And whatever your view about his true level, he’s arguably playing the best, most consistent football of his entire Liverpool career at the moment.

I would argue that his consistently high level in the second half of 2013/2014 season was responsible for us almost winning the league title and his absence due to a red card for the crucial few games near the end definitely had a major impact.

In any case, it is great to see he is getting more recognition now and to hear his name being sung regularly by LFC fans home and away these days warms my heart.

5 – Humdul on the important role of Henderson since Fabinho got injured:

If we take our minds back to Nov when Fab got injured, there was a chance our season could unravel with Matip also out injured. But the way Henderson has stepped up, and excelled in the No. 6 role (in a different way to Fab) we have almost not missed him. And you cannot give greater praise than that.

There was a lovely quip by Klopp I read or heard where he joked with Henderson about going back to the No. 6 role. As last season he asked to move to an 8, but now Klopp was jesting with him that coming back as a 6 isn’t so bad is it?

Slightly off topic, analysing the trophy lifts, the champions league one is the best as he is still shuffling his feet on the turn, it is slightly less smooth for the Super cup, and for the Club World Cup, not only does he stop his shuffling way too early, but he also momentarily goes single handed on the trophy lift before he quickly realises his glaring error.

Articles published since last Friday, with excerpts:

Saturday January 4th:

Craving Context: World’s Best Liverpool Would Be Cheapest Champions (Bar Leicester) Since 1992by Paul Tomkins.


And yet it’s all been done on a fraction of the budget of some other clubs. I’ve spoken for years about how gross spend is a terrible argument, and that net spend – while better than gross spend – is flawed for several reasons, not least the random start and end points, and also, the saleability of players at any given point in time. That said, ESPN recently published the net spend of clubs since Pep Guardiola arrived in England, and by using Transfermarkt’s figures, Man City were at £527.8m since 2016, Man United at £432.3m and Liverpool miles behind at £75.3m, a mere fraction of a net spend. 

Now, obviously Liverpool received up to £142m for the sale of Philippe Coutinho, so that affects the net spend. But of course, Coutinho was seen by many as the Reds’ best player, and there was no little unease at his departure. What about if Man City had been forced to sell Raheem Sterling or Sergio Agüero? (Indeed, City plucked what was looking like the carcass of Liverpool FC as recently as 2015 to land Sterling, as the Reds – prior to the arrival of Jürgen Klopp – looked about as far from title winners as they’d ever been.)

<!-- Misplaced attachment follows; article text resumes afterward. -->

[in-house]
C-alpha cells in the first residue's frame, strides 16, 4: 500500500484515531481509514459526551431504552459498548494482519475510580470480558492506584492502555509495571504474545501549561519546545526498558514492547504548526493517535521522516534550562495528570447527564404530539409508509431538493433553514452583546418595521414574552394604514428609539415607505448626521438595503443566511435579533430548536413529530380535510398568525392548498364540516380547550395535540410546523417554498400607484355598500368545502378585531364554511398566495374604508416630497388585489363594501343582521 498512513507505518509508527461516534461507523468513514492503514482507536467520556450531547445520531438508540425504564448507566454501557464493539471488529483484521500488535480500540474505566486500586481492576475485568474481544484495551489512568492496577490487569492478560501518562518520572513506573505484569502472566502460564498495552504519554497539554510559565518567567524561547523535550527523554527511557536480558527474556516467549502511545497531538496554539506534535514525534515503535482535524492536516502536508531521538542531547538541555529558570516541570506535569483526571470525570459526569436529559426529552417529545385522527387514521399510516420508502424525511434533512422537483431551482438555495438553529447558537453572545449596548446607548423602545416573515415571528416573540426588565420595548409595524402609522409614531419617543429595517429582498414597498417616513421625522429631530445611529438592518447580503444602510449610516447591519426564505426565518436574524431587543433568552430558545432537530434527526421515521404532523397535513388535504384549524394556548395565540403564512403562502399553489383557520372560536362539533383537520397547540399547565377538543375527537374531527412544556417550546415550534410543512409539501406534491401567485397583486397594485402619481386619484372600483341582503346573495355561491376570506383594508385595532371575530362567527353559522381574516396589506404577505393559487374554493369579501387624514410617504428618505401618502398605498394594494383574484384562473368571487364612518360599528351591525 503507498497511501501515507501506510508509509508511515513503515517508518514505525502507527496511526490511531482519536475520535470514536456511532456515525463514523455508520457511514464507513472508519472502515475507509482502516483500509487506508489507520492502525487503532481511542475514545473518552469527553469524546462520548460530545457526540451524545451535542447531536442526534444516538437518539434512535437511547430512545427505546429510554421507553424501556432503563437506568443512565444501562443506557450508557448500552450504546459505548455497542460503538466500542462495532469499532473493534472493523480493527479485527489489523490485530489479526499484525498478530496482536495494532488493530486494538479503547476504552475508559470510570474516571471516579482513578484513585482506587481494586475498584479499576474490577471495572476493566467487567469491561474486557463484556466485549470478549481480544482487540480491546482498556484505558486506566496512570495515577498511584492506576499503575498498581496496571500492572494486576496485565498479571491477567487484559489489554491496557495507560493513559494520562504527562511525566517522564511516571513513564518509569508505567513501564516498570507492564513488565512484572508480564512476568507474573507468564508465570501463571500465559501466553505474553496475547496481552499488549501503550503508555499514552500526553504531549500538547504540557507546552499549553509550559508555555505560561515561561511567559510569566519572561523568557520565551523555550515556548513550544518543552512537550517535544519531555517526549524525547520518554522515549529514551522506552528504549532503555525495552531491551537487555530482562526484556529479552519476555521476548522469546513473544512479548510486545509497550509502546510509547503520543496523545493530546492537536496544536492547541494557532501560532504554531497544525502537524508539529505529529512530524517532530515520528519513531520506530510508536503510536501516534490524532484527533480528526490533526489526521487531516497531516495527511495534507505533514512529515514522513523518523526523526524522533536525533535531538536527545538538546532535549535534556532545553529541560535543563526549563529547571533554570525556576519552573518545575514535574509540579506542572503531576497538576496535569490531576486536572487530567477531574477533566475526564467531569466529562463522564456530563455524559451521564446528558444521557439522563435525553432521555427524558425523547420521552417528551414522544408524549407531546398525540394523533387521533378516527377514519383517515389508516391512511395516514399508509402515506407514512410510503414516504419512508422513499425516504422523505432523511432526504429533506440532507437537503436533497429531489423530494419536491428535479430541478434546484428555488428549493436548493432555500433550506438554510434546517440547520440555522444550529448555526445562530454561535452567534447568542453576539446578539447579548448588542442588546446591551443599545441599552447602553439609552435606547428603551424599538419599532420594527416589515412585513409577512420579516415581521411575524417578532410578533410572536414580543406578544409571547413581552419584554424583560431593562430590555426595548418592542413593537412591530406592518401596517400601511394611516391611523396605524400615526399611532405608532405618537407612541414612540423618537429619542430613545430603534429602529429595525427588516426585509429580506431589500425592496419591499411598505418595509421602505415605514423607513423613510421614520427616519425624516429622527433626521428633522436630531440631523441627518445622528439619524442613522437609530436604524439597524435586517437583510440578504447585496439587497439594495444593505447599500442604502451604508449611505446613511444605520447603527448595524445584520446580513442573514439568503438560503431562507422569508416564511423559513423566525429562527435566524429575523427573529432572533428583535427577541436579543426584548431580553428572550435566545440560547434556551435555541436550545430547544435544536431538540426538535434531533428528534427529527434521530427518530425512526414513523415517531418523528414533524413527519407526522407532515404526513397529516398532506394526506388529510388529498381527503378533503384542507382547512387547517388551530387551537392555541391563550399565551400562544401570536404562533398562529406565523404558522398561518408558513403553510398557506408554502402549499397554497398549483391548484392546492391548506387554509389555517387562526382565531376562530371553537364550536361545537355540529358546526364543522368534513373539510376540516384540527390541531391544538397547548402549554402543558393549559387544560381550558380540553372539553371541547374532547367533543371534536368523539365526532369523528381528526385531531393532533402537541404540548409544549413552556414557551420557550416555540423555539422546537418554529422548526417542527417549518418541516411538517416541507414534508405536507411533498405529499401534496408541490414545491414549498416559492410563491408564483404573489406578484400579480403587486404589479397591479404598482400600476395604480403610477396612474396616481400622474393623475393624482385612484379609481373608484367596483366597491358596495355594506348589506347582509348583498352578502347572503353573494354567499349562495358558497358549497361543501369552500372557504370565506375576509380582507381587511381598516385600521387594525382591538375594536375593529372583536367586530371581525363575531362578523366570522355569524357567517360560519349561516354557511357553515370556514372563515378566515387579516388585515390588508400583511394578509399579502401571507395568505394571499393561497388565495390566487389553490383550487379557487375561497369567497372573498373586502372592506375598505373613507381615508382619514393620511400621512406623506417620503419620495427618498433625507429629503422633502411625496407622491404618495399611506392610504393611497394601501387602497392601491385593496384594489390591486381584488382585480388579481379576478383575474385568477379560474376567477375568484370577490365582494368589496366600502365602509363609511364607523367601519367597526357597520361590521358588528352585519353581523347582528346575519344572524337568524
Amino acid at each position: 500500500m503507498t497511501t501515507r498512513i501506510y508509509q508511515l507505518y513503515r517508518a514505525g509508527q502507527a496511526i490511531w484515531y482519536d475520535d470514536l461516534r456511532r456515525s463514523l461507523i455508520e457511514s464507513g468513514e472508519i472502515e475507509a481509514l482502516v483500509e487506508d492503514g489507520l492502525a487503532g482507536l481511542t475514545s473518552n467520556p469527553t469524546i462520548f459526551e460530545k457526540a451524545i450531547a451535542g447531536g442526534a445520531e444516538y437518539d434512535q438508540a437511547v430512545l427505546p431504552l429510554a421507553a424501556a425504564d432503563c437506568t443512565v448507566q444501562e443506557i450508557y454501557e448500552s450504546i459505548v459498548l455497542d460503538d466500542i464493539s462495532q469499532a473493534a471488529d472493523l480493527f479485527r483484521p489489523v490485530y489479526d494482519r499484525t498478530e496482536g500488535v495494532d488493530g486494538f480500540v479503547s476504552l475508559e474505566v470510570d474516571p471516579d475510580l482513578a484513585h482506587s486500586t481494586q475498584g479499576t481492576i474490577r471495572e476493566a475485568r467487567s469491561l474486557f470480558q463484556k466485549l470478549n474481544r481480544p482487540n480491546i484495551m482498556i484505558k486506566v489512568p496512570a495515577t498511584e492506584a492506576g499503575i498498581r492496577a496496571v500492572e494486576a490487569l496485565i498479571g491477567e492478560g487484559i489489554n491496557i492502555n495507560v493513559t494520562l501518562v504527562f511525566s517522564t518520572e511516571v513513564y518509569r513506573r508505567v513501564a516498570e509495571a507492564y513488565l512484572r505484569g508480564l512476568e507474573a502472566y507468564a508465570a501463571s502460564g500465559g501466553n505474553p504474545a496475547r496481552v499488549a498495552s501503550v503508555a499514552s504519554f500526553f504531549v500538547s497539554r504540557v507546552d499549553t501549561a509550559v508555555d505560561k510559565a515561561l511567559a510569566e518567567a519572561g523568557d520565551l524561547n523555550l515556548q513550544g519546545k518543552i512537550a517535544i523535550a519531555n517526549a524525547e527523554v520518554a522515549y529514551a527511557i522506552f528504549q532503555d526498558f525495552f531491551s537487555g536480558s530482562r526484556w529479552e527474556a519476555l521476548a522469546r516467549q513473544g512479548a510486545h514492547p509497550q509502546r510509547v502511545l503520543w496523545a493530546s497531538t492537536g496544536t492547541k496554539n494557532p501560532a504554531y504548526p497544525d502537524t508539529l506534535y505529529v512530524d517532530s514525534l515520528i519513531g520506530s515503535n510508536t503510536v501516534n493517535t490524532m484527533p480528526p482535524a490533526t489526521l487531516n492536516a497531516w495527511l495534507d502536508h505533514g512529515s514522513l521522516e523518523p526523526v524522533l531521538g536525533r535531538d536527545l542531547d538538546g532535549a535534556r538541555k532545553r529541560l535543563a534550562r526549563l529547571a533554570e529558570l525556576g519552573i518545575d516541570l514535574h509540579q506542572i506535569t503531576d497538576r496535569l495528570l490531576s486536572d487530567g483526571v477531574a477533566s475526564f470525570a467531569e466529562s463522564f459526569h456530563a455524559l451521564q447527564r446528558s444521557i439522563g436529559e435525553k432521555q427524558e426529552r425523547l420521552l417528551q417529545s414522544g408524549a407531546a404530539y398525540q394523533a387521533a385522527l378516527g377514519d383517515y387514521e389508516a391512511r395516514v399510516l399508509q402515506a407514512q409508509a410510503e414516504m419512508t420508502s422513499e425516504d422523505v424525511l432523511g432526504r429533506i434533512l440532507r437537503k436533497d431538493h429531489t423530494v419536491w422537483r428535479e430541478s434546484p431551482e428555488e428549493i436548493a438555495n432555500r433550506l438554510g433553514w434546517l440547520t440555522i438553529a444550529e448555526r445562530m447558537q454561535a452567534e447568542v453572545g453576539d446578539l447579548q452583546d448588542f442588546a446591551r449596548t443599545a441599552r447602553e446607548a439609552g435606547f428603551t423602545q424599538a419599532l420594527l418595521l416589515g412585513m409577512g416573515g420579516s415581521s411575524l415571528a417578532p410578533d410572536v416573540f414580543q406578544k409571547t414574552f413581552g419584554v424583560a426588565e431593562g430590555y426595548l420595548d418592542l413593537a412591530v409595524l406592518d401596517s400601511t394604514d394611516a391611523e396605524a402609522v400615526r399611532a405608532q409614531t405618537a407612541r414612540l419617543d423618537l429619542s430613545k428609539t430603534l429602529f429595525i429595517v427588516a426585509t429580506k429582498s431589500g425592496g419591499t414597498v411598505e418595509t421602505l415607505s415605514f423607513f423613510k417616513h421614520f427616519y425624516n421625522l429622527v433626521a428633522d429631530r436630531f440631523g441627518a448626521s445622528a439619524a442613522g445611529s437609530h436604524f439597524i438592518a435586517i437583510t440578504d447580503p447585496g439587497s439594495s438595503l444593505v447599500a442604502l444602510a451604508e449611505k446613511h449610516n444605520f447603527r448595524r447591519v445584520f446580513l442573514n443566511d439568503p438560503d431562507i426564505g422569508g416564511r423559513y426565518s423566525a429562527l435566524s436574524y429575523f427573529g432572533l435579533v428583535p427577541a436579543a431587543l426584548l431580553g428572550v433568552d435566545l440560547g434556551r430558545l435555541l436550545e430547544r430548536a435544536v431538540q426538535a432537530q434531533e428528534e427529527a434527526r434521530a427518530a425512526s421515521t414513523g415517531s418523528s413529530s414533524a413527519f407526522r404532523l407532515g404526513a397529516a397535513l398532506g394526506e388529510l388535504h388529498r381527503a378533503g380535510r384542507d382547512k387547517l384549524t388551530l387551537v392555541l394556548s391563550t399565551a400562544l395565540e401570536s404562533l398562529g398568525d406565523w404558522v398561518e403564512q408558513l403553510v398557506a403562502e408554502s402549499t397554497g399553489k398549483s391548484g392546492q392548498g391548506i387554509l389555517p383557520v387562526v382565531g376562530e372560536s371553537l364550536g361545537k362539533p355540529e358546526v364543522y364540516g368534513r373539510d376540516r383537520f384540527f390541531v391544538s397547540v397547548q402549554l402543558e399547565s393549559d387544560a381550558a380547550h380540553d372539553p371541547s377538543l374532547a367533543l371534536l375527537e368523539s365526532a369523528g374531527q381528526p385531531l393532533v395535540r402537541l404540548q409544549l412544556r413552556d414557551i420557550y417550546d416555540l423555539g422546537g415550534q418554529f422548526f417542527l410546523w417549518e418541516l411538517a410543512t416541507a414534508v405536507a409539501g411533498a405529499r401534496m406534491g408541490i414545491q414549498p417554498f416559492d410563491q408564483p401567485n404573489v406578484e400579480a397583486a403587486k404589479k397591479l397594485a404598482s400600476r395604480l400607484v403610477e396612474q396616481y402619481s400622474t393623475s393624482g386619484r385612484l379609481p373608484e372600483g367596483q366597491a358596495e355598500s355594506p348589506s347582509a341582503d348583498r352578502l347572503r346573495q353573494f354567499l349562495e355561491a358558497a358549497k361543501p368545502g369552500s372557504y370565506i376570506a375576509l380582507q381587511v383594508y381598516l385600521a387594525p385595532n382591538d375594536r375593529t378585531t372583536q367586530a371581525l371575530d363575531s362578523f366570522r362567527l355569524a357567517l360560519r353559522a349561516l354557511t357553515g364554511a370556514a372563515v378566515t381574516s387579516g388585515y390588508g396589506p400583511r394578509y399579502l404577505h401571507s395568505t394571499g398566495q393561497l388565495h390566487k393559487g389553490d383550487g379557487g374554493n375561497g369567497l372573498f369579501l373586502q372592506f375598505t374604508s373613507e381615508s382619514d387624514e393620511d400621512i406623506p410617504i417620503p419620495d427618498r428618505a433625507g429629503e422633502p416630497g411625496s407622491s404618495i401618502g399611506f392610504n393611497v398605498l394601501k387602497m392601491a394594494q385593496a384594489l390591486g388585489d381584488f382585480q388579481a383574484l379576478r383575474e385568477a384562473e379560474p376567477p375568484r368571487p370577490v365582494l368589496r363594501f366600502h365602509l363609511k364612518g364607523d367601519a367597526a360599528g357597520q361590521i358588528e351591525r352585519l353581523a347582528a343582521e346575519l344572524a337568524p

So there was a huge risk involved in offloading a key asset in Coutinho, but that money paid for Virgil van Dijk and Alisson Becker, with £1m in spare change. The difference with Liverpool – as seen in the cases of Fernando Torres, Luis Suarez, Sterling and others – is that, unlike Man City, Man United and Chelsea, they often had to sell their best players. In the past decade, City have never had to sell anyone. Only now, in 2020, are Liverpool in a secure enough position – financially and in terms of on-field success, as part of a gradual building process with success providing the money to compete – to hold onto their main assets.

Monday January 6th:

My Day at the FA Cup Derby – Sunday January 5th 2020by Chris Rowland.

The Kop responded with “We’re going to have a party when Tottenham win the Cup”, which Everton sang before the CL final in Madrid, followed by ‘we are the champions, champions of Europe” and “Allez Allez.” It was feisty alright.

And then that goal, and the explosion of noise and jubilation that followed in its wake. A truly exultant moment.

As was the final whistle. Smiling faces, fixed grins, and ‘fuckin’ ‘ell I enjoyed that”. And no replay either, nobody wanted that. We all agree that Milner’s injury is the one blight on the day.

Tuesday January 7th:

TTT Player of the Month for December 2019: Jordan Hendersonby Andrew Beasley.

The entrenchment of opinions on any subject was a depressing social media development of the last decade, with politics and football the chief two topics. Within the latter, few players will have featured more than Henderson. His critics fail to acknowledge any of the good things he does and look to highlight his mistakes, leading to his fans over-eulogising merely adequate performances.

But through all of this, Henderson has just got on with it. And whatever your view about his true level, he’s arguably playing the best, most consistent football of his entire Liverpool career at the moment. December was quite a month for the captain, on many levels.

Wednesday January 8th:

We’ve Done Too Much, Much Too Young!by David Fitzgerald.

More often, managers won’t make promises they can’t keep and having to deal with crushing amorphous hope, a degree of cynicism born out of self-preservation creeps into a young player’s psyche and that crucial feeling of belonging is tempered with fear and worry.